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Organization, Regulations, and Courses 2013

THEA 10 Special Topics in Theater

In 13F at ARR (Section 1), Dramatic Storytelling. This course is designed to expose students to two main forms of dramatic storytelling, play and screenplay, and explore the ways they are different and the ways they are the same. By the end of the course, the student will better understand which form best suits a given story, to adapt stories told originally in one form into the other, and develop an appreciation of the history and traditions of both forms. Dist: ART. Sutton

In 14W at 10A (Section 1) Creativity and Collaboration. Creatuvity and collaboration are concepts found in all disciplines and regularly requested, although rarely taught. In this course, students will have  the opportunity to develop creative abilities through experiences in performance- based arts, and apply these in a collaborative project. Faculty artists active in movement and theater will teach the course, which is open to students with no performance experience, as well as those looking for a new approach to existing skills. Dist: ART. Evans.

In 14W at 11 (Section 2) Russian Theater. (Identical to, and described under, RUSS 18). Dist: LIT; WCult: W. Somoff.

In 14W at 10A (Section 3) Contemporary U.S. Latina/o Theater and Performance. (Identical to, and described under, LATS 35.1) A study of contemporary plays, performances, and other theatrical modes of representation written by U.S. Latina/o playwrights/performers. Focus will be placed on works by Puerto Rican, Mexican-American, and Cuban American ethnic heritages. Readings will include theoretical writings about representation and identity, sociopolitical contexts, dramatic criticism, and historical studies that situate Latina/os in US America. All play texts will be in English with some Spanish passages. The course does not require Spanish fluency. Dist: ART; WCult: CI. Mayorga.

In 14W at 2A (Section 4) Solo Performance. This course will introduce and engage the history, texts, topics, theoretical guideposts, and landmark figures/performances central to the genre of solo performance. Working between critical examination and practice, participants will analyze the form and content of leading solo performers while also composing a series of short exercises that activate solo performance strategies and methods. The course will culminate in the creation of a participant's self-authored, short solo performance piece. Dist: ART. Mayorga.

In 14W at 12 (Section 5) Unveiling the Harem Dancer. (Identical to, and described under, WGST 59.3 and AMES 25)The historical legacy of Orientalism continues to perpetuate a stereotypical image of the exotic female dancing body. We will consider the Oriental dancer as an entry point to examine contexts of the colonial encounter, global circulation, and postcolonial conditions. We will also explore issues of gender and sexuality in Arab Islamic culture and address questions about the social agency of the female dancer. Materials include theoretical texts, travel accounts, films, and performances. Dist: INT; WCult: NW. Yessayan.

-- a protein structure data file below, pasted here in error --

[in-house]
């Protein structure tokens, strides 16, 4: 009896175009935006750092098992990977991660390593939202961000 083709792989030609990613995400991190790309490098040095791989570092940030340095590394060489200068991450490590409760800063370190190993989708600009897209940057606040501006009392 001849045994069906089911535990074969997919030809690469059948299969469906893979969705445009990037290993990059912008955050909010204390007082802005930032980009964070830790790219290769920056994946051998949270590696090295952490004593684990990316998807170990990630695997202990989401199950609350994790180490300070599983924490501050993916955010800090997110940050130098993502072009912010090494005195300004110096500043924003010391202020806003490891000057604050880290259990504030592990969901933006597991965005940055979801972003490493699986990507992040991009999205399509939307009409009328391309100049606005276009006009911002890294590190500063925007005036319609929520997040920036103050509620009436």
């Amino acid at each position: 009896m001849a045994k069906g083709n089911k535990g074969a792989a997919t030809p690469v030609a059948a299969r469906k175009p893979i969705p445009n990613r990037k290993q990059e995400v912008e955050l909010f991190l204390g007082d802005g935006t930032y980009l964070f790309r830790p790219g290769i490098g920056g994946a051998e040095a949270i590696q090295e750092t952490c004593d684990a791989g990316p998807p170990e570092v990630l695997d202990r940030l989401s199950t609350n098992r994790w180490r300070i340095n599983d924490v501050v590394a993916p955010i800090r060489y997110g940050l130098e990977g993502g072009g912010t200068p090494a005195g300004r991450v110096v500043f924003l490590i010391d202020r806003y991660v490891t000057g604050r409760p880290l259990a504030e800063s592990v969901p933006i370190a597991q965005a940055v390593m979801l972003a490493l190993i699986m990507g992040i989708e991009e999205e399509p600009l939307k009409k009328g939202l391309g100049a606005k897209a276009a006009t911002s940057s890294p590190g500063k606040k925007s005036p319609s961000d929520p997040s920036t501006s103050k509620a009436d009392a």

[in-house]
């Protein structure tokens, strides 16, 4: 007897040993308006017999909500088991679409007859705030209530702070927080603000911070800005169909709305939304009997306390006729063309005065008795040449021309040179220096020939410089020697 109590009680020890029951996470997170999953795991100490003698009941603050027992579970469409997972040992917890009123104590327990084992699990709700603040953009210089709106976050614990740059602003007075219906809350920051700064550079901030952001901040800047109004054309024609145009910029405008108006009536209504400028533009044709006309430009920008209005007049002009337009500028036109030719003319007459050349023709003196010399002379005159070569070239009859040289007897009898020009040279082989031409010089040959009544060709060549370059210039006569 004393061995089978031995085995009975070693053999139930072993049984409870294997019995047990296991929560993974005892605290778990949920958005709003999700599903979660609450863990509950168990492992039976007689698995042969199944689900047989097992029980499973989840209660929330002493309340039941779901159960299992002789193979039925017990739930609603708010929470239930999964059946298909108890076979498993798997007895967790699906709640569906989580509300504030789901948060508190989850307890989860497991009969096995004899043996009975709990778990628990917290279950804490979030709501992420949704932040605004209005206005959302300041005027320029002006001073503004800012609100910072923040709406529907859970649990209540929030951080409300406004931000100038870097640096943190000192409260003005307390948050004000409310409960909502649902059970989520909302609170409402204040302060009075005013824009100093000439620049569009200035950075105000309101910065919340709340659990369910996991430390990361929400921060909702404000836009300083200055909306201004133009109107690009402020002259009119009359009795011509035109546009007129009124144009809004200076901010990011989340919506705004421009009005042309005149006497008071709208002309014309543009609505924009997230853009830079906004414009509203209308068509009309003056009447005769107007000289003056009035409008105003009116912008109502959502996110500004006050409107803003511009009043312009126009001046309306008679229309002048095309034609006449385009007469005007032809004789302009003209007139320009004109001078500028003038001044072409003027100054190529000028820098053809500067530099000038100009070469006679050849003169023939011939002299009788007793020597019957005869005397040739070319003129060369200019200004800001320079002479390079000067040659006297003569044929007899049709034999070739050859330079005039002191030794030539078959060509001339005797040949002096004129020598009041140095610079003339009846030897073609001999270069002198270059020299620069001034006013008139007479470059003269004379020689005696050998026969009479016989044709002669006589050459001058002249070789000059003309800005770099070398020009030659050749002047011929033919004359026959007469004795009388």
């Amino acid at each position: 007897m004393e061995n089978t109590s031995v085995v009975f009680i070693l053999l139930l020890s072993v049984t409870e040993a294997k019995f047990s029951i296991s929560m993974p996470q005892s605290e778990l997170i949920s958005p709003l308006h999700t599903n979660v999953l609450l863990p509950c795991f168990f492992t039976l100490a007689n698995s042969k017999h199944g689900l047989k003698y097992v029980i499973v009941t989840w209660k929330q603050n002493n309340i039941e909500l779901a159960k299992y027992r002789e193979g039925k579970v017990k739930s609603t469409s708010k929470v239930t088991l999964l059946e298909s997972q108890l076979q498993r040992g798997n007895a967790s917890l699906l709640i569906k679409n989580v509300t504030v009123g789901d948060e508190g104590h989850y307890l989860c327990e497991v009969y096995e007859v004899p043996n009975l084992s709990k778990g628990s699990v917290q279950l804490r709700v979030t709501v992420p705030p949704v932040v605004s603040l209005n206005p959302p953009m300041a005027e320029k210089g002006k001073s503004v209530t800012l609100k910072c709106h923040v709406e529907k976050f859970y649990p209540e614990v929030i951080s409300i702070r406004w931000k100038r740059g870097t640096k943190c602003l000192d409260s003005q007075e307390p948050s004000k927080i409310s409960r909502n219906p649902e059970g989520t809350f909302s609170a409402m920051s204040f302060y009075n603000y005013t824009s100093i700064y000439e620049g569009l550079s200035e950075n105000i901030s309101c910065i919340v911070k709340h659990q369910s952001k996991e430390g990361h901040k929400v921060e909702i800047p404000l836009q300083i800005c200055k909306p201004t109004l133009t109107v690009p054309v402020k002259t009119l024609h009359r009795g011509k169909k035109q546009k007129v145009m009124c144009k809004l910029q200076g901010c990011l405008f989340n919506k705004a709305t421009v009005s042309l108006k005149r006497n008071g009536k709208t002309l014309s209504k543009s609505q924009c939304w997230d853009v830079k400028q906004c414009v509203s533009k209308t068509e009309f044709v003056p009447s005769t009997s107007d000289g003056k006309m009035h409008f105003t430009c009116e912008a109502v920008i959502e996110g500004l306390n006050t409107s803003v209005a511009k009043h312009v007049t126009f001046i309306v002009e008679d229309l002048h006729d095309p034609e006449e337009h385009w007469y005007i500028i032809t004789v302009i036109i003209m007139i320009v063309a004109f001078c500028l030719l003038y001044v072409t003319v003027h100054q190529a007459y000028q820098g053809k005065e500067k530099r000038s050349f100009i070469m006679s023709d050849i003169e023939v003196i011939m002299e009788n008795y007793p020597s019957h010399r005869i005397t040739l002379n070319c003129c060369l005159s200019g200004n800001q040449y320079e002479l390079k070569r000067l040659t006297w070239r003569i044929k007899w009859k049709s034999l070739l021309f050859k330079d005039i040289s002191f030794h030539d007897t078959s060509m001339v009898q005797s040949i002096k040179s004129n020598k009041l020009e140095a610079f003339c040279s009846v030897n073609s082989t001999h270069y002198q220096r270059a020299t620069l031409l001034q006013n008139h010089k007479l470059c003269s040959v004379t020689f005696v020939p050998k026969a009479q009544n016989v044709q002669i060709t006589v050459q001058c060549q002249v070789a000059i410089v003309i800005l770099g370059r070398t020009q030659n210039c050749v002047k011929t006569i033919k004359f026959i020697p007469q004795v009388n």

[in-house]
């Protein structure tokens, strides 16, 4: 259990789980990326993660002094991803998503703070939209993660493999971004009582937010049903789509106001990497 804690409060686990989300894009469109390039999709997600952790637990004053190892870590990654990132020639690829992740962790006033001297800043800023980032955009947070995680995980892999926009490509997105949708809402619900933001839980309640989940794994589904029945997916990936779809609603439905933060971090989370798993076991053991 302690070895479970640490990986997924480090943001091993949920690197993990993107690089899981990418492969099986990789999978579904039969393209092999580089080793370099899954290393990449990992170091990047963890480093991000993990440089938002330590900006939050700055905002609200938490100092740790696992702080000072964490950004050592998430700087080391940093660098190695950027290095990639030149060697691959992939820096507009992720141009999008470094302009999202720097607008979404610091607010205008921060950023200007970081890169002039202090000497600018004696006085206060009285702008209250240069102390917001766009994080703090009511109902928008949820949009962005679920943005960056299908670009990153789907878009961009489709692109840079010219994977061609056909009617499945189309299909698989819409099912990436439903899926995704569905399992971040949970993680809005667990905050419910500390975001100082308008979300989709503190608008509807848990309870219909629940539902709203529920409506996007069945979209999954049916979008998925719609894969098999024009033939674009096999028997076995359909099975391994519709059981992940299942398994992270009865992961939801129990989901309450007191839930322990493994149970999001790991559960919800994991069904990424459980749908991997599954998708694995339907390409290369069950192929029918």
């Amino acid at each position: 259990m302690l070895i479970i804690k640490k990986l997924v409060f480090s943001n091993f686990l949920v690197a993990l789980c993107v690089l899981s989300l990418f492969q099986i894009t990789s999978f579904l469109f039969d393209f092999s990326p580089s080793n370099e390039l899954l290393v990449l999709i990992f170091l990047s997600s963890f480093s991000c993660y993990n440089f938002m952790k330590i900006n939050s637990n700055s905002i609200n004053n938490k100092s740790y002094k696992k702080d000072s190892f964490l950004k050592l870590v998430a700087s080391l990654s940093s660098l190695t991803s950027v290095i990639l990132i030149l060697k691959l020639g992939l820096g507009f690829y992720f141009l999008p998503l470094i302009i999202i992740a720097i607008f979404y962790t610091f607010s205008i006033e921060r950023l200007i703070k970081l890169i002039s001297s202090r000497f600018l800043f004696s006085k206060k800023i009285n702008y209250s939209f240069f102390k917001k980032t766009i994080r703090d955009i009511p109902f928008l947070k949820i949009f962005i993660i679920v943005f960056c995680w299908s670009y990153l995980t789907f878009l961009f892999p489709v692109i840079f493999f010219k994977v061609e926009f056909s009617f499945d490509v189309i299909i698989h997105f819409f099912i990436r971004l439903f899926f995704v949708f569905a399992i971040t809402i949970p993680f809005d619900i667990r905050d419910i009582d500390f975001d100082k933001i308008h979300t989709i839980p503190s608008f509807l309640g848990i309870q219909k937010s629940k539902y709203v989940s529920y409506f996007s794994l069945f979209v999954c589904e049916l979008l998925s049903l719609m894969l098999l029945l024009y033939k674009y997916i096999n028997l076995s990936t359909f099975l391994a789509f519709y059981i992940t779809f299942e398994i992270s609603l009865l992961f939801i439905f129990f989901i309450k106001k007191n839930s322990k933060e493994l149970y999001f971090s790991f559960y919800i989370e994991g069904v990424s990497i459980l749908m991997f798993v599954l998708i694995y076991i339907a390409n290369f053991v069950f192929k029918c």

In 14W at 10A (Section 6) August Boal's Forum Theater. This course exams the theoretical Pedagogy of the Theater of the Oppressed and proceeds to the practical—original Forum Theater narratives presented to invited audiences at end-of-term.  Readings and systematic conditioning through specific exercises developed by Boal, prepare students for creating and performing four Forum Theater pieces, narratives of students’ personally experienced oppressions within the Dartmouth community.  Students can explore the roles of actor, director, playwright, stage manager and technical contributor to the ensemble creations. Dist: ART (pending approval) Rice.

In 14S at 10A (Section 1), Human Rights and Performance. (Identical to COLT 34) This course explores performance texts and theater scholarship that engage with the discourse of human rights. The course examines various case studies of state-sanctioned violations of human of human rights and how theater and performance artists have responded to those violations. In addition to a series of short response essays, each student will develop an independent research project throughout the term. Dist: ART. Edmondson.

In 14S at 3A (Section 2) Textual Analysis. An introduction to the techniques for analyzing a theatrical text from the point of view of a practicing theater artist. Methods for exploring the elements of a script will be applied to Clifford Odets’ 1935 social protest play, Waiting for Lefty, with the purpose of successfully transforming a one-dimensional script into a three-dimensional performance. Particular attention will be given to the social, cultural and artistic context that gave rise to this Depression-era play. The class will culminate in a workshop production of Waiting for Lefty presented for an invited audience. Dist: ART. Hackett.

In 14S at 11 (Section 3) The Tragedy and Comedy of Greece and Rome. (Identical to, and described under, CLST 2) Dist: ART; WCult: W. Tell.

In 14S at 2A (Section 4) Acting for Musical Theater. This course will introduce student to the techniques used by actors/singers to play musical theater scenes believably, honestly and dynamically. Basic acting techniques will be taught as well as work in singing, text analysis, movement and speech. Students will begin with individual songs, then prepare, rehearse and present two-person musical scenes from Company, West Side Story, Side Show, Jane Eyre, Into the Woods, Passion, She Loves Me, The Secret Garden, Follies and others. Permission of the instructor is required. Dist: ART. Dunne.



13F: Arrange 14W: 10A, 11, 12, 2A 14S: 11, 10A, 2A, 3A